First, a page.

Home5G & BeyondDeutsche Telekom adds satellite to its T-IoT service with Skylo

    Deutsche Telekom adds satellite to its T-IoT service with Skylo


    T-IoT aims to be a one-stop-shop for connecting things from space and on the ground

    One year after the launch of T-IoT, the first B2B service offered jointly by Deutsche Telekom and T-Mobile US, the operators are adding satellite connectivity to support more use cases with partners Intelsat and Skylo.

    Satellite connectivity via Intelsat will be available in the second quarter of this year. In a next phase, T-IoT will add a converged satellite-cellular offering with Skylo and Intelsat based on the 3GPP Release 17 Non-terrestrial Network (NTN) standard. This makes it possible to integrate space and ground networks so that traffic can be handed over from one to the other without service interruption. The converged service is expected to be available in 2024.

    Ubiquitous connectivity

    “Our customers increasingly want ubiquitous connectivity … because the use case is very critical or because they need coverage in locations where we simply cannot build networks,” said Christopher Ruettgers, VP IoT Innovation and Market Development at DT, speaking at MWC.

    DT pitched the expanded IoT service as “enabling global supply chain optimisation.” Claudia Nemat, Board Member for Technology and Innovation at DT, gave a shout out to the new capabilities in her keynote address at MWC, hailing the potential for “seamless” asset tracking “on land, on water, and in the air.”

    As an example, a car manufacturer shipping vehicles from a factory in Asia to the port of Hamburg would be able to continuously track the vehicles across the journey from the plant to the car dealership, switching from satellite to cellular connectivity along the way, she said.

    With the initial satellite IoT offering next quarter, DT will provide a common management layer that will allow enterprise customers to manage both cellular and satellite connectivity.

    Ruettgers said there was a “clear need” for integration of satellite and cellular and making it “easily consumable in the same service and management layer.” DT’s mission is to be the “one-stop shop for ubiquitous IoT connectivity,” he said.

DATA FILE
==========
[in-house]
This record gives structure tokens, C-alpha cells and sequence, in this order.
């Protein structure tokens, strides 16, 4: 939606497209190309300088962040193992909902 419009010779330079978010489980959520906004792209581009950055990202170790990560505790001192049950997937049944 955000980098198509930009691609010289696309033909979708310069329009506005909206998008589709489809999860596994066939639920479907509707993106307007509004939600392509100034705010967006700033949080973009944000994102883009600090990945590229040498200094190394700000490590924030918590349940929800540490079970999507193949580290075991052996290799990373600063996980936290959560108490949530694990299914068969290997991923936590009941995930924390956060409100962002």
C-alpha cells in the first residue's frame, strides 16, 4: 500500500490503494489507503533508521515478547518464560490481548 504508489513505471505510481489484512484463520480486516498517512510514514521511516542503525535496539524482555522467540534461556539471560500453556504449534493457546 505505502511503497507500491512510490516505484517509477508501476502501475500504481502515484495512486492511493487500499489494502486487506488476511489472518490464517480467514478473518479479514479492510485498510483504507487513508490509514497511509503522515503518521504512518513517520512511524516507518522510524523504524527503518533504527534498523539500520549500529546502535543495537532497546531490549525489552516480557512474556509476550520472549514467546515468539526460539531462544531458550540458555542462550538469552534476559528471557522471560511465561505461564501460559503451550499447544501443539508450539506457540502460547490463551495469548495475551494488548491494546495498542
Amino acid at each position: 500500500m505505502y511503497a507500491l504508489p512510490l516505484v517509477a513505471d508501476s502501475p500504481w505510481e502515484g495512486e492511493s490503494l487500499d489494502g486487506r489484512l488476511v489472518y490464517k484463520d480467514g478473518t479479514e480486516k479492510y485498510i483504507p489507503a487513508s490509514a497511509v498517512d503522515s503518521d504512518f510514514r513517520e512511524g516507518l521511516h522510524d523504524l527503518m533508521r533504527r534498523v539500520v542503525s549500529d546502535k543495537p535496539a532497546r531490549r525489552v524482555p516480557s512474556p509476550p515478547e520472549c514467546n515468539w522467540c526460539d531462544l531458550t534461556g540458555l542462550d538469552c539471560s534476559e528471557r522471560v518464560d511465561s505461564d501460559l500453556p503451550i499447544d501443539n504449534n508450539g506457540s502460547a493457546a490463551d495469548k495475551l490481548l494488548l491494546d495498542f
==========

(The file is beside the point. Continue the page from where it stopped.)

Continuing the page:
The next phase will bring “device convergence” enabled by startup Skylo. DT will launch an “early adopter programme” in the third quarter of 2023 for developers to work with certified chipsets and modules and create applications for the converged service.

    Tapping start-up smarts

    Founded in 2017, Skylo was born out of Stanford University. Parth Trivedi, CEO and co-founder of Skylo, described the company as a “non-terrestrial service provider that connects existing devices over existing satellites.” Skylo essentially acts as a wholesale roaming partner providing satellite capacity to mobile operators.

    The use cases for converged connectivity are “profound,” he said. “Think about all the industrial locations where people and machines … need connectivity to work safely and productively,” such as oil and gas field, farms, or remote energy installations. Beyond enterprise applications, there are consumer use cases as well, such as connecting wearables, e-bikes, and smartphones.

    Skylo recently announced partnerships with IoT module suppliers Quectel and Murata and is working to certify these devices on its network. The startup also partnered with UK smartphone maker Bullitt to provide direct-to-device satellite connectivity for two-way messaging on the device.

    First mobile partner

    DT is Skylo’s first mobile operator partner and Trivedi said the operator is ahead of its peers when it comes to leverages NTN for global IoT services.

    “DT has been the best partner for us because they are a trans-Atlantic data orchestrator. That means for a solution like this that converges satellite and terrestrial connectivity, you can now receive a single solution with a single billing relationship with T-IoT. We’ve been working with T-IoT for over a year to come to this point while other carriers have frankly only just begun to think about it,” he said.